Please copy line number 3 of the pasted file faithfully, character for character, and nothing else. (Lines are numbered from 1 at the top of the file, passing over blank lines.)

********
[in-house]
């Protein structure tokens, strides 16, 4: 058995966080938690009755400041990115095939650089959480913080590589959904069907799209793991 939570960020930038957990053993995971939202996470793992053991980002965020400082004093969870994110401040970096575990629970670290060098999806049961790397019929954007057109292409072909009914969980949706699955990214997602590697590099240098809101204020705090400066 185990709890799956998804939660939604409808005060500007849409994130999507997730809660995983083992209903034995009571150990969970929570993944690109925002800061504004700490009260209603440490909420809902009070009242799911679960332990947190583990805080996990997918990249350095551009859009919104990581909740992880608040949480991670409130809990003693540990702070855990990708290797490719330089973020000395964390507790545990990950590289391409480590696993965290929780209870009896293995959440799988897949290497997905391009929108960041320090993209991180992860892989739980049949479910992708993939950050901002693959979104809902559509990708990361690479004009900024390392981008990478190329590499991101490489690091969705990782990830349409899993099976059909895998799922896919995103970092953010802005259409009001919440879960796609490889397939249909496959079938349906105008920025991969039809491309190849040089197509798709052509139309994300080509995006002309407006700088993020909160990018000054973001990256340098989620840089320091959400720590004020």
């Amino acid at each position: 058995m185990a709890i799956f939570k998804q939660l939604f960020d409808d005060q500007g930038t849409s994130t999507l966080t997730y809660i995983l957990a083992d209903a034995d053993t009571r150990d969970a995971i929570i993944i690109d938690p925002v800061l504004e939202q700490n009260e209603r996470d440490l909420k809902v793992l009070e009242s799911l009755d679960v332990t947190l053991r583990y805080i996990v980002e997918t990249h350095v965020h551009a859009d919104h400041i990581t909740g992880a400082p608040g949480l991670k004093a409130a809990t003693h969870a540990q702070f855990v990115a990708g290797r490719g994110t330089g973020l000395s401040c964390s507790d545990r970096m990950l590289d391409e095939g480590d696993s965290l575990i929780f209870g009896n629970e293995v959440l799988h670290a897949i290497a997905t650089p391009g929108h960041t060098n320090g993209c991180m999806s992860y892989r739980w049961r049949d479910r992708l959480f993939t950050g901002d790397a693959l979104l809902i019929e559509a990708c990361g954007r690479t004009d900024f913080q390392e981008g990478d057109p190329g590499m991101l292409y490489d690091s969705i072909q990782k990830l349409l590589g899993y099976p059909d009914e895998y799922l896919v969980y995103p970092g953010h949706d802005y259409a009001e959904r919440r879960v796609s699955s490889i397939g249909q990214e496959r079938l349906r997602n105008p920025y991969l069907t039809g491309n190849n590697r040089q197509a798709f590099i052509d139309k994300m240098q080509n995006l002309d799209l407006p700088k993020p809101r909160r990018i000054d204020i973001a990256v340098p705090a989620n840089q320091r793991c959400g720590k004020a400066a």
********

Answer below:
């Amino acid at each position: 058995m185990a709890i799956f939570k998804q939660l939604f960020d409808d005060q500007g930038t849409s994130t999507l966080t997730y809660i995983l957990a083992d209903a034995d053993t009571r150990d969970a995971i929570i993944i690109d938690p925002v800061l504004e939202q700490n009260e209603r996470d440490l909420k809902v793992l009070e009242s799911l009755d679960v332990t947190l053991r583990y805080i996990v980002e997918t990249h350095v965020h551009a859009d919104h400041i990581t909740g992880a400082p608040g949480l991670k004093a409130a809990t003693h969870a540990q702070f855990v990115a990708g290797r490719g994110t330089g973020l000395s401040c964390s507790d545990r970096m990950l590289d391409e095939g480590d696993s965290l575990i929780f209870g009896n629970e293995v959440l799988h670290a897949i290497a997905t650089p391009g929108h960041t060098n320090g993209c991180m999806s992860y892989r739980w049961r049949d479910r992708l959480f993939t950050g901002d790397a693959l979104l809902i019929e559509a990708c990361g954007r690479t004009d900024f913080q390392e981008g990478d057109p190329g590499m991101l292409y490489d690091s969705i072909q990782k990830l349409l590589g899993y099976p059909d009914e895998y799922l896919v969980y995103p970092g953010h949706d802005y259409a009001e959904r919440r879960v796609s699955s490889i397939g249909q990214e496959r079938l349906r997602n105008p920025y991969l069907t039809g491309n190849n590697r040089q197509a798709f590099i052509d139309k994300m240098q080509n995006l002309d799209l407006p700088k993020p809101r909160r990018i000054d204020i973001a990256v340098p705090a989620n840089q320091r793991c959400g720590k004020a400066a």